This unique collaboration started over a year ago, in fall 2019, when Paulo Padilha and his band first traveled through Menomonie, Wisconsin, as part of a touring program called World Fest. Run by regional arts organization Arts Midwest with support from the Wisconsin Arts Board, World Fest connects international musicians to Midwestern communities and fosters understanding and appreciation for global differences.
During that tour, Padilha connected with UW-Stout music faculty members Dr. Jerry Hui (Choir Director) and Dr. Aaron Durst (Band Director). Working together, they enlisted UW-Stout choir and band students to perform at Padilha’s concert at the Mabel Tainter Theatre in Menomonie.
Padilha and his band had planned another World Fest tour for 2020, but as borders closed due to the COVID-19 pandemic, it was clear that the tour would need to move online. Padilha reconnected with Hui and Durst to see if they might be interested in collaborating virtually.
“It’s lucky that we did have Paulo physically here back in September of 2019 when he visited Menomonie,” said Hui. Having already made this connection, Hui felt comfortable working with Padilha through the world’s new virtual “normal.” The professors proposed creating a music video for Padilha’s song “Outro Carnaval.”
Carnaval is an annual Brazilian festival that marks the beginning of Lent. It brings together the country’s varied cultural influences into two weeks full of parades, music, and dancing. It’s the most popular holiday in Brazil, and in pre-COVID times, drew millions of people to the country.
But Padilha’s “Outro Carnaval” is not a typical Brazillian carnaval song. Instead of the celebratory lyrics often associated with carnaval music, it highlights injustices that are currently taking place in Brazil. Padilha wrote the song after Brazil’s former culture minister directly quoted Nazi Germany’s propaganda chief Joseph Goebbels in a speech. The song’s message speaks to Padilha’s disagreement with the current Brazilian government and his dreams for the future.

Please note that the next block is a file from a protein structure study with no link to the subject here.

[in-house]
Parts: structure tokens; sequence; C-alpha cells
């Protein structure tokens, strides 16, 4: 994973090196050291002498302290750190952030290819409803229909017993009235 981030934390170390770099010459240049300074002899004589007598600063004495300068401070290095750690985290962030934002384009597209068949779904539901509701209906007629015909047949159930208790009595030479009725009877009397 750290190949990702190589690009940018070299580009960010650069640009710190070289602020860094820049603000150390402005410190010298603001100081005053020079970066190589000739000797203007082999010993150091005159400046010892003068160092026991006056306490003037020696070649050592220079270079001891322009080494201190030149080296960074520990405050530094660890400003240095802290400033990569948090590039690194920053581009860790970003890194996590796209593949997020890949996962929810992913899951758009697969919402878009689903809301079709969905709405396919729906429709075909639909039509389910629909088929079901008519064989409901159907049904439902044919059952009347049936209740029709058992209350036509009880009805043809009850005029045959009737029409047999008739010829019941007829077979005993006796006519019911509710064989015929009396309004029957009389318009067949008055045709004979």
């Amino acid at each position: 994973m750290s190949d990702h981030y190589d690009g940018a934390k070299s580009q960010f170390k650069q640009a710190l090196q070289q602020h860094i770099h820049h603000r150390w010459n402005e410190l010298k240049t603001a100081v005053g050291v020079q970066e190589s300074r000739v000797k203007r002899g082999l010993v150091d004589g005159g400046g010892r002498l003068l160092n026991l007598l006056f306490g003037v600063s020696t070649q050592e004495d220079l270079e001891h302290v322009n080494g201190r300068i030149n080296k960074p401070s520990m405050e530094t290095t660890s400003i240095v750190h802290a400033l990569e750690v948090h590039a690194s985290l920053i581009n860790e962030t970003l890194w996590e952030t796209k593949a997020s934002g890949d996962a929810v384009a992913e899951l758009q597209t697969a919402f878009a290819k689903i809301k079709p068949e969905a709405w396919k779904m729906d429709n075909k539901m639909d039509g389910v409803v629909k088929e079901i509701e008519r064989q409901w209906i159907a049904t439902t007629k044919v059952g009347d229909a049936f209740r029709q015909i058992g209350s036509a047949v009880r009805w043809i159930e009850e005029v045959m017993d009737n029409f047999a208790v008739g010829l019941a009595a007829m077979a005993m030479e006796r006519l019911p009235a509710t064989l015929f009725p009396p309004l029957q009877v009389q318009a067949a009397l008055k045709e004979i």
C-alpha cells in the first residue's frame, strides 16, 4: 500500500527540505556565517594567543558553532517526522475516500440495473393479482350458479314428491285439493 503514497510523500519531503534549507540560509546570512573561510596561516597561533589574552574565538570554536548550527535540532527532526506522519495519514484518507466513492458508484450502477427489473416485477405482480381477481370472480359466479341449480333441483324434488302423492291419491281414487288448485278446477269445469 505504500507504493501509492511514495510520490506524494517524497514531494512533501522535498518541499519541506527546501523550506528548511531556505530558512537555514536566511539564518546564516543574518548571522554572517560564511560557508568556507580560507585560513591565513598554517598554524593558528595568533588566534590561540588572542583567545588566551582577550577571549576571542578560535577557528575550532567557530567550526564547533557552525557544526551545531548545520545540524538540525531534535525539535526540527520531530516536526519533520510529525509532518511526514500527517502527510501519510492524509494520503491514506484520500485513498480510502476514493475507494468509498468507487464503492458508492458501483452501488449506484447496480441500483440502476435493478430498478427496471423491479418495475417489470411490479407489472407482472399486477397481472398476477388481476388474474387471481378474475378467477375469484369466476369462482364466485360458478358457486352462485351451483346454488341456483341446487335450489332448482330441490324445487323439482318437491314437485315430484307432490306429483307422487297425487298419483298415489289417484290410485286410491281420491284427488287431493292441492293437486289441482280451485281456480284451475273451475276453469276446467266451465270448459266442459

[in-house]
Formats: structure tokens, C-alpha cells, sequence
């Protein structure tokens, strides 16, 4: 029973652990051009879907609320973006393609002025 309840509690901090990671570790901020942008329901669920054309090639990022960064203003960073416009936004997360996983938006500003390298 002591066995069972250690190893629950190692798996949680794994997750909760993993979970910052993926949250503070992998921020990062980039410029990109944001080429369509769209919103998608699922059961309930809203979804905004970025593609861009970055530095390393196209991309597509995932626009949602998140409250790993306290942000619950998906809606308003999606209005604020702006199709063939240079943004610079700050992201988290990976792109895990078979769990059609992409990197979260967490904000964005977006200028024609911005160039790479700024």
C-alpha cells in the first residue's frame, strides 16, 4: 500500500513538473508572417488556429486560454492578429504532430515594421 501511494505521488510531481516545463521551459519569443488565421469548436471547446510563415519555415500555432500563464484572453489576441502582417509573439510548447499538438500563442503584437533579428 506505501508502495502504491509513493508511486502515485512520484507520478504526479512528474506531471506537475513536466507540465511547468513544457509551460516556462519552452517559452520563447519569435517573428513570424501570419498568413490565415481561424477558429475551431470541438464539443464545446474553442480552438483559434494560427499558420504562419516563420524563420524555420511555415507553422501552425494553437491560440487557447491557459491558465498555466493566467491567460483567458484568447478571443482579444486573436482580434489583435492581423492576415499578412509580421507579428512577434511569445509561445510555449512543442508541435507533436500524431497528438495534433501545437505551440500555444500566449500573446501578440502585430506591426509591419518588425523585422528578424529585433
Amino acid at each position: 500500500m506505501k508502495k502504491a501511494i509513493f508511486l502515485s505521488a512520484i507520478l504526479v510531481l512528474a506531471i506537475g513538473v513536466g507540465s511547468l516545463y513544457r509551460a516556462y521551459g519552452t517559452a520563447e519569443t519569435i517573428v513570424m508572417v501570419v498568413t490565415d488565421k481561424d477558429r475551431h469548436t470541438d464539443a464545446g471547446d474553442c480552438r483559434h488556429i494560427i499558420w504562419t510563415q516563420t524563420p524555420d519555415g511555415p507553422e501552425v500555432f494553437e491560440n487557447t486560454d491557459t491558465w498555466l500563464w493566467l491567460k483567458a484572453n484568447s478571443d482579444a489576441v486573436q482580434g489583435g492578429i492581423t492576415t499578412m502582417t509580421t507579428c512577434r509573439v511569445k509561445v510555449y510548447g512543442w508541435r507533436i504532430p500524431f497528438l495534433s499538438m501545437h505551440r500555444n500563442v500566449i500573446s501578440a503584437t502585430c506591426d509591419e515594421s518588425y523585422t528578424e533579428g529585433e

At 16,400 residents, Menomonie is a relatively small town, and some UW-Stout students come from even smaller ones. Durst and Hui agree that building connections with international musicians can expand students’ perspectives and provide new insights into the lived experiences of people across the globe.
“If this was a university in a big city, we would have different groups coming in all the time, and there would be more opportunity to interact with global culture,” Durst said. “Any time you get an opportunity like this, you should take it, grab it, and experience it as much as you can.”
Hui hopes that this experience will spark curiosity in students. “It’s rare that we get to directly interact and collaborate with musicians internationally like this. You never know where these connections can take you.”
Virtual collaboration and new ways of rehearsing posed challenges. “At times, it was difficult and frustrating because of the distance,” said Durst. But, Durst and Hui adapted, writing new arrangements for their students and testing new ways to produce a socially-distanced performance.
According to students in the symphonic band and choir, the project was both challenging and fun. Having connected with Padilha in the past, they were excited to work with him again.
Dannica Borchardt, a singer in UW-Stout Symphonic Choir and a hospitality and tourism student, finds value in learning with Padilha and experiencing new music. “I’ve never had the opportunity to make international connections, especially through choir, which is something I’ve done for most of my life,” Borchardt said.
Clarinetist and science education student Megan Klaver said, “We got to try different [ways] of rehearsing and recording that we had never done before. A couple of semesters ago, Paulo came to UW-Stout, and we all sang and played together; it was a great example of unity. Even now, thousands of miles away, we [still] glimpsed that kind of unity.”
In the future, Padilha hopes to work on more collaborative projects throughout the U.S. and other countries. “It’s not just about music,” Padilha said. “It’s about making connections, too.”
A program of Arts Midwest, the 2019–2022 Arts Midwest World Fest cycle is generously supported by the National Endowment for the Arts, 3Mgives, and Music Port. World Fest is also made possible by the voters of Minnesota through a grant from the Minnesota State Arts Board, thanks to a legislative appropriation from the arts and cultural heritage fund. Arts Midwest is also generously supported by Illinois Arts Council Agency, Indiana Arts Commission, Iowa Arts Council, Michigan Arts and Culture Council, Minnesota State Arts Board, North Dakota Council on the Arts, Ohio Arts Council, South Dakota Arts Council, and Wisconsin Arts Board.